Rails developers are familiar with the maxim “fat models, skinny controllers”. If logic starts creeping into our controllers, most developers seem content to push that logic into a model. But obese models can make for painful development. At Bloc, we’ve reached the point where this has become painful enough that I decided something needed to be done about it. After reading through Jim Gay’s fantastic Clean Ruby, I identified many areas in which our application could benefit from the DCI (data, context, interaction) design pattern.
DCI, according to that wikipedia link above, “separates the domain model (data) from use cases (context) and Roles that objects play (interaction)”. In Clean Ruby, Jim Gay illustrates this concept with transferring money between two accounts. The domain model is an account, which takes on the role of a transferrer of money from itself to another account, in the context of transferring money.
The situation I came across in the Bloc application involved populating a progress bar with data related to a student’s enrollment. This used to be fairly straightforward, but after introducing our Track products, in which students can take a track of two courses, it became a little more complicated.
A quick overview of the data model - students have an enrollment that has many states so that we can keep track of a student’s experience over time (e.g. if a student ‘freezes’ her enrollment, an enrollment state record is created that records the student is frozen). A new enrollment state is created when a student begins the next course in her track.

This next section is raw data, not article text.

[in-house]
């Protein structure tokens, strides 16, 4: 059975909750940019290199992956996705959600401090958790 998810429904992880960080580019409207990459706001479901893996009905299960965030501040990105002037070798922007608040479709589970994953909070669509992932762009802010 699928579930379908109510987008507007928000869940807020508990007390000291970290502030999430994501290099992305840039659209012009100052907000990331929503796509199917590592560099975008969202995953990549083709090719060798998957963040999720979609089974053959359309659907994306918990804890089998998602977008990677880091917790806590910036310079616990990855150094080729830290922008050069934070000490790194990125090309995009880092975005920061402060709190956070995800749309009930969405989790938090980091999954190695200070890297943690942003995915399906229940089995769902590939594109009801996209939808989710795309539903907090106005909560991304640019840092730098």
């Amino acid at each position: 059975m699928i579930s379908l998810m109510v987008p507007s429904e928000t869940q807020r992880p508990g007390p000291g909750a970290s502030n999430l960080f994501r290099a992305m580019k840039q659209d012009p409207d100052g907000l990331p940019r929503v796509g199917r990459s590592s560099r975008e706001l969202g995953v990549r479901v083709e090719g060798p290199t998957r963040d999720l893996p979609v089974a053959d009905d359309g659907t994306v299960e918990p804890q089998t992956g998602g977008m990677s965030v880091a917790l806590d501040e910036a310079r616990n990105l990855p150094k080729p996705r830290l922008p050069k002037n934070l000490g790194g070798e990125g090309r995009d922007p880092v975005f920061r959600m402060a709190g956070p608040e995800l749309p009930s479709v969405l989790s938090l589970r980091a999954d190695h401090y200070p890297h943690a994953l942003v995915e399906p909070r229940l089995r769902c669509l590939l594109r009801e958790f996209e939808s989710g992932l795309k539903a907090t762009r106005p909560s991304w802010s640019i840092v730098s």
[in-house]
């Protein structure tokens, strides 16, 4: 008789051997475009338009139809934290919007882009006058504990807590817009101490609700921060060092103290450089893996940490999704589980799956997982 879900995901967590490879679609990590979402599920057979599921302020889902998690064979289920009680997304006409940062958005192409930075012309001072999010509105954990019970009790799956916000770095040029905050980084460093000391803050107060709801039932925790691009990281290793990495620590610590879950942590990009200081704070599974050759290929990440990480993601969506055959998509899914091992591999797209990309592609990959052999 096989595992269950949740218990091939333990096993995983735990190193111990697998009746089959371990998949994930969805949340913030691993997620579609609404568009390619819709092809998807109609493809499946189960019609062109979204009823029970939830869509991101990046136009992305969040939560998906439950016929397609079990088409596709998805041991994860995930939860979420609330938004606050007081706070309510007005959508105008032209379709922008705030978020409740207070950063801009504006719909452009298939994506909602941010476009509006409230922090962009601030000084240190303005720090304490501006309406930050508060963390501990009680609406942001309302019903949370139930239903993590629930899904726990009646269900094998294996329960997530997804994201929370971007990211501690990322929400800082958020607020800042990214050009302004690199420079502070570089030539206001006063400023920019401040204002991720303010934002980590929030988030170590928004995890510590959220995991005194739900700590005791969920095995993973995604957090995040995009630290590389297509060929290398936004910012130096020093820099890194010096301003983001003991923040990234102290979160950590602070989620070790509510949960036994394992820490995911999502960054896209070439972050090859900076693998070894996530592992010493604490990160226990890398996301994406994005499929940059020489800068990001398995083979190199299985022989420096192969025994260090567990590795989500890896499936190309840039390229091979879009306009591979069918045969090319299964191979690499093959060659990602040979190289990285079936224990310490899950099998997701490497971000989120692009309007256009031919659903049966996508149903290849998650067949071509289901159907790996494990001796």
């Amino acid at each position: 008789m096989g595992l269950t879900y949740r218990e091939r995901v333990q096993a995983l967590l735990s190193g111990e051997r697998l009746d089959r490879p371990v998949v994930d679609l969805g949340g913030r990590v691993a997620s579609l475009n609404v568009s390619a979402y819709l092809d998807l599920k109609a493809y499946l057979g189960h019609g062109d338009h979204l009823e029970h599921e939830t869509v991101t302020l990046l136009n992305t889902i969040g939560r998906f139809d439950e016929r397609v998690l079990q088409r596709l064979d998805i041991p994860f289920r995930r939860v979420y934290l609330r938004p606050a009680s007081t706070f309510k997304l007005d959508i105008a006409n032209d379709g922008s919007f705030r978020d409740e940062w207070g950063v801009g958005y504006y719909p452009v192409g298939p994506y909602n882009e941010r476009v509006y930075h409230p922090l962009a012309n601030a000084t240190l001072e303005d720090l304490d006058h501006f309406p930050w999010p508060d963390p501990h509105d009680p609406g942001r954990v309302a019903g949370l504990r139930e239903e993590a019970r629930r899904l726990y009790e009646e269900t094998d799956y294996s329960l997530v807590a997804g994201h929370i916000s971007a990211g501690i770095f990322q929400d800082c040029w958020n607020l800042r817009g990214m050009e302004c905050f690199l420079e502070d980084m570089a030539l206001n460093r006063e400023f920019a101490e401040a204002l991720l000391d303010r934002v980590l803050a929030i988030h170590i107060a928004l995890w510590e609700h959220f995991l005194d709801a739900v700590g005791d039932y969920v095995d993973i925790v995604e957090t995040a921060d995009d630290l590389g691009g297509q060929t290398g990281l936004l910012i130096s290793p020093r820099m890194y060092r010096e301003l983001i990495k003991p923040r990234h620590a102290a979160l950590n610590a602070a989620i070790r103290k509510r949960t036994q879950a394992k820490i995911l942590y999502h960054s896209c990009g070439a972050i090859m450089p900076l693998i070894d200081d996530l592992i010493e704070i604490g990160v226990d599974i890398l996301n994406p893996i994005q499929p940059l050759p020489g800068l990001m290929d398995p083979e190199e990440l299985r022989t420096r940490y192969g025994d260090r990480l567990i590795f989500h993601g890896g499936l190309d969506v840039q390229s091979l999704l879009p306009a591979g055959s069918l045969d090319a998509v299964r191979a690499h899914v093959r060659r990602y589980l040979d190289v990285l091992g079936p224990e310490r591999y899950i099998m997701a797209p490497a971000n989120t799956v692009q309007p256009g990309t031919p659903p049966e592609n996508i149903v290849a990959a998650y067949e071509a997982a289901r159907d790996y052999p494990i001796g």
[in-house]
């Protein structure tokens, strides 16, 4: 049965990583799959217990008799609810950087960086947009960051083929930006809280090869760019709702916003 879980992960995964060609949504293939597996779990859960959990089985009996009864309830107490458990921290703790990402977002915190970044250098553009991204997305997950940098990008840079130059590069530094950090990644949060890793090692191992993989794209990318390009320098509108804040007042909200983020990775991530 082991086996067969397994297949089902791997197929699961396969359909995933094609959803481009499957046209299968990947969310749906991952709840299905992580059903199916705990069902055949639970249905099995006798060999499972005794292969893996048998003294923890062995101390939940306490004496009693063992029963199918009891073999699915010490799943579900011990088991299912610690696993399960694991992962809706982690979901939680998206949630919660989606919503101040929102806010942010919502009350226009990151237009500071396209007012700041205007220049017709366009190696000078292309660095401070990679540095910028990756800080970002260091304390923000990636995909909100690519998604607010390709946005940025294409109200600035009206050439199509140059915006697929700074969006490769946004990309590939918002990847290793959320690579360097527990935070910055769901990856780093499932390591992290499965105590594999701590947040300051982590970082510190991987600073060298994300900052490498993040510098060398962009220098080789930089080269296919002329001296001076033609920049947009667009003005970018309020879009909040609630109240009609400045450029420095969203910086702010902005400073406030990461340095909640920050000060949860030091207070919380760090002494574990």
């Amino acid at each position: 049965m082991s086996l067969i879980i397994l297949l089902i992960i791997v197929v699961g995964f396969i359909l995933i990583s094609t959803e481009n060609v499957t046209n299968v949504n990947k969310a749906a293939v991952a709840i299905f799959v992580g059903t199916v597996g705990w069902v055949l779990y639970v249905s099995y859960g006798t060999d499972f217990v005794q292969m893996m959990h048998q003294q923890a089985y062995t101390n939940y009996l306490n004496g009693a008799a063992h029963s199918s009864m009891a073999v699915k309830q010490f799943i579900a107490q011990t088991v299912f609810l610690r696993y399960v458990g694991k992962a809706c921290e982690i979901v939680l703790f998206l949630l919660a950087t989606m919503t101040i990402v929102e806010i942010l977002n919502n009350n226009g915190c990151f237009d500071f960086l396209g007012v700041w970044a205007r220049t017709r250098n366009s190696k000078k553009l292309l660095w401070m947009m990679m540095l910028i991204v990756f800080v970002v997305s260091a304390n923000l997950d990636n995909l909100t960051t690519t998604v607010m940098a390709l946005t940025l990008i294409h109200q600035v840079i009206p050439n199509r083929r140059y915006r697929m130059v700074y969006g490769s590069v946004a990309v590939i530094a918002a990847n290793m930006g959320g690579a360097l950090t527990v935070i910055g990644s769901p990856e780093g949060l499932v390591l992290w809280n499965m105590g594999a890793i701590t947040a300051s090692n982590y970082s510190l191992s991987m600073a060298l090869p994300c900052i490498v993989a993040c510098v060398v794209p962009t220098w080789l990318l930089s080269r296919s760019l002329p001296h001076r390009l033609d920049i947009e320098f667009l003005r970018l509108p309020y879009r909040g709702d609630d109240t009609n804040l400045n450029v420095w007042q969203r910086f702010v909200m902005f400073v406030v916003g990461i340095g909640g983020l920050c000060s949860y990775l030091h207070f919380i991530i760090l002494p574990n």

We have a progress bar that shows up on a student’s current roadmap. The data for the progress bar is built based on a lot of information related to a student’s enrollment. For track students, we decided to show them a progress bar for their next course, to maintain continuity and to give some helpful information, such as when they’ll choose their mentor next. The complication occurs when fetching a progress instance for an enrollment state that doesn’t exist yet. We needed to add in some logic that determines whether the roadmap a student is looking at is the enrollment’s current roadmap or a roadmap for a future enrollment state.
Naturally, I began writing instance methods in the model for making these comparisons. Eventually, I had five new methods on the model that help determine whether to return a progress instance for the current roadmap or for a stub that represents a future enrollment state.
I could have stopped there, but I knew that these methods don’t really need to be cluttering up our Enrollment model. They’re only needed in the context of fetching a progress instance.
Recognizing a context, I decided to create one describing exactly that, calling the class
attr_reader :enrollment, :roadmap
def initialize(enrollment, roadmap)
@enrollment = enrollment
@roadmap = roadmap
if roadmap == given_roadmap
# return progress
# determine whether the roadmap is for a previous
# enrollment state or a future enrollment state
# and return the progress instance for it
# more methods